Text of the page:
First Things First: Here's our Books Page for Sunday, October 4, right now!:
Recommended: Between the World and Me (Spiegel & Grau, 176 pp., $24) by Ta-Nehisi Coates. Lacerating, poetic, and frank, Coates, who just was awarded a MacArthur Fellowship, offers a searing look at the predicament of anyone with a black body in the physical and social universe of the present-day United States. I’ll have a Q&A with him in the Oct. 11 Inquirer.
Poet, essayist, critic, and novelist Al Alvarez surprises with his memoir Pondlife: A Swimmer’s Journal (Bloomsbury, 272 pp., $17). Now in his 80s, Al’s been swimming for years in the beautiful (but to me, always very cold-looking) ponds in London’s Hampstead Heath. This book will make you shiver, smile, think, and … shiver. Still, it leaves you refreshed, breathing deep, and glad to be alive.
Perused with Profit: All That You’ve Seen Here Is God, by Bryan Doerries (Vintage, 480 pp., $16.95) and The Theater of War, by Bryan Doerries (Knopf, 306 pp., $26.95). Doerries is a translator and theater guy who, in a project called Theater of War, presents performances of Greek tragedies to soldiers, veterans, and their families to spur conversations about war and its personal and community impact. Doerries heads a second group, Outside the Wire, with a wider aim, performing drama to explore pressing public issues. In All That You’ve Seen Here Is God, he offers versions of three Sophocles plays (Ajax, Philoctetes, and The Women of Trachis) and one by Aeschylus (Prometheus Bound). They’re versions (powerful ones) rather than translations, written with our moment, our wars, our soldiers, our issues, in mind. Some folks resist the notion of applying ancient works to modern problems, as if this were a form of “popularization” or “topicalization.” But while some may sniff at his suggestion, for example, that PTSD is involved in Ajax, I don’t think it minimizes the play. In Theater of War, Doerries makes a detailed case for the important connections people involved in war can find in these plays, and how finding those connections can help heal. He’s knowledgeable about both the plays and our contemporary issues, and persuasive about the many, crucial uses these ancient wonder-works have in 2015 to help men and women wounded in the world’s most dangerous, and alas, probably oldest (sorry, sex workers) profession. The two books should be read together. It’s a worthy undertaking.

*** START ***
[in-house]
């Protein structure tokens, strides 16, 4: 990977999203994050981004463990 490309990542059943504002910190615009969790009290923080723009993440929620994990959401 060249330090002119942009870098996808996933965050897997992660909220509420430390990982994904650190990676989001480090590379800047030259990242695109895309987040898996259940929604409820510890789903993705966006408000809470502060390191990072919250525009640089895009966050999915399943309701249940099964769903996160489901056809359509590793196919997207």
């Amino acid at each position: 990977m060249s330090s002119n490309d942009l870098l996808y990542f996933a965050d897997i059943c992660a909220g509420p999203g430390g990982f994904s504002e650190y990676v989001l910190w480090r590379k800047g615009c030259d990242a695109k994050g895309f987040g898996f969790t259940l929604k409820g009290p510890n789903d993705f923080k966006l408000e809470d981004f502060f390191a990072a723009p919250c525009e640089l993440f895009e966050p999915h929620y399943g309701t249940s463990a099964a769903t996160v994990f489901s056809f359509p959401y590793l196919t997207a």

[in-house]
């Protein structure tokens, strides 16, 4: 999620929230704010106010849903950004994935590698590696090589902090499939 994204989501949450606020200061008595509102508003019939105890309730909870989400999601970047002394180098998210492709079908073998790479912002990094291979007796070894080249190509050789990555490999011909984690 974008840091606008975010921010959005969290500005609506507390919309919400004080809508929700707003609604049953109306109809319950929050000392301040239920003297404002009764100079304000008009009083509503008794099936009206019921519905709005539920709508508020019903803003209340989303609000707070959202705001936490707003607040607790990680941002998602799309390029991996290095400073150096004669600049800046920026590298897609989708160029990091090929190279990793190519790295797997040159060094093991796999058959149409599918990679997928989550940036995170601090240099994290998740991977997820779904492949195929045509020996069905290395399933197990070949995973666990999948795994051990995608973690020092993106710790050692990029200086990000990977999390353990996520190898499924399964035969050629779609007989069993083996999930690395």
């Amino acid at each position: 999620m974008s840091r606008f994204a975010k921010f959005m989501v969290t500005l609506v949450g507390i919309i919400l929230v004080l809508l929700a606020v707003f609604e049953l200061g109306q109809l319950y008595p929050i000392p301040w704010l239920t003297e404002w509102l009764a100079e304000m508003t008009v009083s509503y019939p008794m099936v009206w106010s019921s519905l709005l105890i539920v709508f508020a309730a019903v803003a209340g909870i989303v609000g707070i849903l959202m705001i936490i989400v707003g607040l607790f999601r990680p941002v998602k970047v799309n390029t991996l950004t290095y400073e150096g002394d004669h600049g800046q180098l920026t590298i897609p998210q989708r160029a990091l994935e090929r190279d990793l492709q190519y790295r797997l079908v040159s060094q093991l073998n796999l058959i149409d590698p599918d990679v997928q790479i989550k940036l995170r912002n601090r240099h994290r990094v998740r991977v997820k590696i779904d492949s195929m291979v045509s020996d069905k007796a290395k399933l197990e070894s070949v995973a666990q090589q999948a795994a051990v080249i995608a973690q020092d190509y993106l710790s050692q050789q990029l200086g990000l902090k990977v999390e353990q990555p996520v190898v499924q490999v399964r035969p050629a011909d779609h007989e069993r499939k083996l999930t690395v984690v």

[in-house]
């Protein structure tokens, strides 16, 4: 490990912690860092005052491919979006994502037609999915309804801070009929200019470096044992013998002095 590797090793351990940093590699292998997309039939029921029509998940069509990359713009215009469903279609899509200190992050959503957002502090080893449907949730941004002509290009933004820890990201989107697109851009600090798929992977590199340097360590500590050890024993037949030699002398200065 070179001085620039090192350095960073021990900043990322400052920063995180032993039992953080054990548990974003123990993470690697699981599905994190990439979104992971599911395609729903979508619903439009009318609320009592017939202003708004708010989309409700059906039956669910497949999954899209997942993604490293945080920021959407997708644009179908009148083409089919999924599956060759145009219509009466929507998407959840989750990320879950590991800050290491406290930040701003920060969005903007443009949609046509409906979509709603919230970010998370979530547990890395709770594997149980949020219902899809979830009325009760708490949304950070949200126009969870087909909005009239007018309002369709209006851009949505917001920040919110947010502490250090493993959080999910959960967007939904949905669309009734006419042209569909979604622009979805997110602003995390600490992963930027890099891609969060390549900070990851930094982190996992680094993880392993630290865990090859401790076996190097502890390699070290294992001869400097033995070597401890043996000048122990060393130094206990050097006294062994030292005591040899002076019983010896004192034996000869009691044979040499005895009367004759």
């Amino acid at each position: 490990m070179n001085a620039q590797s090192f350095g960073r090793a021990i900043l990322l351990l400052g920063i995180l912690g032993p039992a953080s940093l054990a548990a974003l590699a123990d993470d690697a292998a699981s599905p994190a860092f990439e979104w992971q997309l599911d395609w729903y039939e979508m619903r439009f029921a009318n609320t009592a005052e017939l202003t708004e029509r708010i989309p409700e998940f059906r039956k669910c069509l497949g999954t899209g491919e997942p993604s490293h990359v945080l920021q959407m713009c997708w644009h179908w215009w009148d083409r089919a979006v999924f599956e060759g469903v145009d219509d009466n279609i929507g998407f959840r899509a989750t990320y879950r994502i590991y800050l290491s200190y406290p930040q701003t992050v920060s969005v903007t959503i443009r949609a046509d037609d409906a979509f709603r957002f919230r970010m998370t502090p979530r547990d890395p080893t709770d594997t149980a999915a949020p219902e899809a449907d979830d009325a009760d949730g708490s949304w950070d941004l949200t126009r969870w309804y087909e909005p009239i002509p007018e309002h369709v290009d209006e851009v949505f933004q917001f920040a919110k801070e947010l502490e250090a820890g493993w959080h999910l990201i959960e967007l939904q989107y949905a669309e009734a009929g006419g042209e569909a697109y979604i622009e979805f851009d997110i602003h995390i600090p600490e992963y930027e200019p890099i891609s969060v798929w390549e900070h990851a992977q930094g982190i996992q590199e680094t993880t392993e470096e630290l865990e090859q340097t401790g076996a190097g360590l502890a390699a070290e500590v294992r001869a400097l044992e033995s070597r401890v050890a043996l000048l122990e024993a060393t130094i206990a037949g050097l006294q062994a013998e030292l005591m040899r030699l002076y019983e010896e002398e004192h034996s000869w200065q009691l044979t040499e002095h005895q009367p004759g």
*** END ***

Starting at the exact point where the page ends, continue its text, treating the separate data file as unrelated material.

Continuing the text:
Blogs and Podcasts: Come on, these are kinds of reading, so … there.First, get on Twitter and follow Herdwick Shepherd at @herdyshepherd1 !!!
Here’s some lovely blogs.
First, Books, Inq – The Epilogue, my sister blog by my brother Frank Wilson, former Books Editor here at The Inquirer. His blog is much better than mine.In the Yale blog Post42, Katherine Hill, who has the excellent taste to review for me, has posted this gorgeous meditation on the writing of Elena Ferrante, to which I am a recent, wildly enthusiastic convert.
And my friend and fellow freelancer Jackie Syrop posts this blog titled, “Why Does It Take a Lifetime?”If you like poetry, why aren’t you reading Dianne Lockwood’s Poetry Newsletter?
As for podcasts, there are so many good ones I tremble to begin a list. As with everything, from sex to sex, all depends on what you like. Here are a few I like.
Can anyone not yet have traversed the agonized, addicting corridors of Serial?